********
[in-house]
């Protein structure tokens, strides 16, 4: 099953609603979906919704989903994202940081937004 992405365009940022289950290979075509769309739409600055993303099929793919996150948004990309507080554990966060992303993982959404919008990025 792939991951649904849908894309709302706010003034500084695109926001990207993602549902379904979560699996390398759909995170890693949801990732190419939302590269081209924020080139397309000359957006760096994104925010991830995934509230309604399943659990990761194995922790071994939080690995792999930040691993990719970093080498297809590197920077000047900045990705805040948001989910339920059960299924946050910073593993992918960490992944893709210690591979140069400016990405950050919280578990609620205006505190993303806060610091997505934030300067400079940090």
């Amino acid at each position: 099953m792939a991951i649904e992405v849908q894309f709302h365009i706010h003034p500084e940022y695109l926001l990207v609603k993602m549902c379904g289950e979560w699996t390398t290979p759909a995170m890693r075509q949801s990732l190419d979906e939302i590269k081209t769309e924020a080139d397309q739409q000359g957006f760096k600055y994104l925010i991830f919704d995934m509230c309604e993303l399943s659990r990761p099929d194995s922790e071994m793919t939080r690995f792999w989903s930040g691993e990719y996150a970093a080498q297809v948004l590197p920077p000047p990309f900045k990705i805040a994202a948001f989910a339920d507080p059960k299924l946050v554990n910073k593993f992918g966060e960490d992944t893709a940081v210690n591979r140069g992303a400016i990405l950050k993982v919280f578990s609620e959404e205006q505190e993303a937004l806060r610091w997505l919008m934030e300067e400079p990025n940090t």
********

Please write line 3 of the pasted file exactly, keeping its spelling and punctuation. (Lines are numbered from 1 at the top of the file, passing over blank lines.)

């Amino acid at each position: 099953m792939a991951i649904e992405v849908q894309f709302h365009i706010h003034p500084e940022y695109l926001l990207v609603k993602m549902c379904g289950e979560w699996t390398t290979p759909a995170m890693r075509q949801s990732l190419d979906e939302i590269k081209t769309e924020a080139d397309q739409q000359g957006f760096k600055y994104l925010i991830f919704d995934m509230c309604e993303l399943s659990r990761p099929d194995s922790e071994m793919t939080r690995f792999w989903s930040g691993e990719y996150a970093a080498q297809v948004l590197p920077p000047p990309f900045k990705i805040a994202a948001f989910a339920d507080p059960k299924l946050v554990n910073k593993f992918g966060e960490d992944t893709a940081v210690n591979r140069g992303a400016i990405l950050k993982v919280f578990s609620e959404e205006q505190e993303a937004l806060r610091w997505l919008m934030e300067e400079p990025n940090t």